Beneath the darkened clouds of the London skyline, a sea of crystalline skyscrapers and ancient roads, a young Dean Stockton flipped through the pages of Thrasher Magazine. In those childhood years long before he would become known as the famed street artist “D*Face,” a creative fire had been lit in Stockton’s mind whose flames crept along the English capital’s walls until they grew far beyond the confines of the rainy city, stretching across the world to Downtown Los Angeles.
On Saturday, Aug. 6, Stockton’s new work, “Painting Over the Cracks” will fill DTLA’s Corey Helford Gallery as an observation of life during the pandemic and a glimpse of the altered society it left behind.
“When I started on this show two years ago … there was a lot going on,” Stockton described. “It felt like the world was changing quite rapidly around us while we were observing it very much via the internet or Facetime, and it felt a lot like, ‘This place is falling apart,’ in a good way as much as it was a bad way. People were taking the power back. They were questioning what was going on and how it was going on. It felt both scary and exciting to me. … It felt like we were painting over the cracks for a very long time without addressing the actual issues.”
Stockton grew up in London during the 1980s after the punk subculture had left American shores and spread across the globe. He was enthralled by the emerging skateboarding scene around him along with the work of graphic artists like Jim Phillips.
Stockton set off on a path of graphic design and illustration, then began to screen print his own stickers and paste them throughout the streets blending art, design and graffiti in a manner that pre-dated the emergence of street art as it is known today.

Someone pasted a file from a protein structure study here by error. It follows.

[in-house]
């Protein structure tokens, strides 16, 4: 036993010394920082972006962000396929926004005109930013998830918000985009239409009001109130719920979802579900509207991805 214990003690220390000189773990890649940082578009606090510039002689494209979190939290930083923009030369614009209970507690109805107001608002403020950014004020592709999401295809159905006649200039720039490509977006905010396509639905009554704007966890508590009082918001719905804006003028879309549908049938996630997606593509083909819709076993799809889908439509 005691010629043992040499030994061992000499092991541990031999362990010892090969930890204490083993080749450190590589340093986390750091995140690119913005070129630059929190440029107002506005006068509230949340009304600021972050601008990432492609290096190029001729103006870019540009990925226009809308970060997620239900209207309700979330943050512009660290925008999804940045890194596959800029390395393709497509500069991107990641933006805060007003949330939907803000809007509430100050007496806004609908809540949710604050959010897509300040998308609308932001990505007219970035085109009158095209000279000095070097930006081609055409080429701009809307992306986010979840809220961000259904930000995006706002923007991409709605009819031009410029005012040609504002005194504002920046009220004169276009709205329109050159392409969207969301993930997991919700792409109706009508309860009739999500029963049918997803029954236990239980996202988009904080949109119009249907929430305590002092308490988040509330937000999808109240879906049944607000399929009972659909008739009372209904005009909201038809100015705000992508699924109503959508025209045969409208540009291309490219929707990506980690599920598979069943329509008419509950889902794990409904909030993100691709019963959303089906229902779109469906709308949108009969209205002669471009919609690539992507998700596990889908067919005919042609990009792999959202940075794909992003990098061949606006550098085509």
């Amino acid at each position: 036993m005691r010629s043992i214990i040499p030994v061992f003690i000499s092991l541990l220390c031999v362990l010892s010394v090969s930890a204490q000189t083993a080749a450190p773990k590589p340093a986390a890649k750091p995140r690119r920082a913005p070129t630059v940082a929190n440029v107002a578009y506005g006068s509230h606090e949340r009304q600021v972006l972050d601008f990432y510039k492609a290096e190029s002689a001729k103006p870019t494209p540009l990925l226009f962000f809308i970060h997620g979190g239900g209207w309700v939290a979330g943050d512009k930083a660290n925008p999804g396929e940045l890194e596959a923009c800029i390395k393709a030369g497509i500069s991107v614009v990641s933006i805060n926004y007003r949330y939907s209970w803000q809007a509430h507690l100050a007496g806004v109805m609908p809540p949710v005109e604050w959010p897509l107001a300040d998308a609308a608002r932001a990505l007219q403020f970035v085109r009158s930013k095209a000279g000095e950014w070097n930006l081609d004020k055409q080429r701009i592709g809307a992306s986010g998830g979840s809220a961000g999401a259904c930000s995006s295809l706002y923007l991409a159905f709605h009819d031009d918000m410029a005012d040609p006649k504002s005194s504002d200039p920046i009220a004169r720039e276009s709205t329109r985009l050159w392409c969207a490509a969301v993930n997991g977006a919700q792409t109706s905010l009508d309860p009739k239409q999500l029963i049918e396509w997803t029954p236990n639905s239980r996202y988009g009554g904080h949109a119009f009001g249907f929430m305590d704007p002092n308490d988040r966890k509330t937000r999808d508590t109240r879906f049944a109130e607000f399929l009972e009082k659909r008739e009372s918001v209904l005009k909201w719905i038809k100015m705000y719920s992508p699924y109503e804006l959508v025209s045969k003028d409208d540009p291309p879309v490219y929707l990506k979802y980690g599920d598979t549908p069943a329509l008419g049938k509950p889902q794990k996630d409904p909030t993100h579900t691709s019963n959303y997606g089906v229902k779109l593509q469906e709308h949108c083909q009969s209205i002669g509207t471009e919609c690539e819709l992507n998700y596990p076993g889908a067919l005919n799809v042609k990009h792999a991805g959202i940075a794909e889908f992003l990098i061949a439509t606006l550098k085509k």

“If I look back at it now, it was always inevitable that I’d end up in some form of art, design, illustration industry because I wasn’t academic nor did the academic system work for me,” Stockton said. “My attention was drawn to the things that I was being influenced and inspired by that seemed exciting and relevant and was speaking to me in a voice that I understood. Those things were graffiti, skateboarding, and punk music. … And so it was those things that I would gravitate towards more and more.
“I thought I’d use those elements and combine them into one, and that worked in the street really because there was no curator. There was nobody telling me what could and couldn’t be done. There was no brief, and I just started using the street as a format, as a vehicle and a blank canvas for work. And that was like late ‘90s and there wasn’t a thing called street art at the time, but it slowly became part of the movement that it is today.”
As his work gained more attention throughout the city, Stockton’s anarchic style continued to develop as his iconic D*Dog logo became an inseparable part of British Urban art.
Under the name D*Face, Stockton would go on to become recognized as one of the U.K.’s most prolific Urban Contemporary artists and work alongside the likes of Shepard Fairey, Banksy and Blink-182.
With his third solo show at the Corey Helford Gallery, which will cover both the Main Gallery and Gallery 2 through Saturday, Sept. 10, Stockton has paired his “aPOPcalpytic” artistic style, subverting images and icons of the everyday with re-appropriate forms of media such as advertisements and comic books, with his observations of society’s reaction to the pandemic.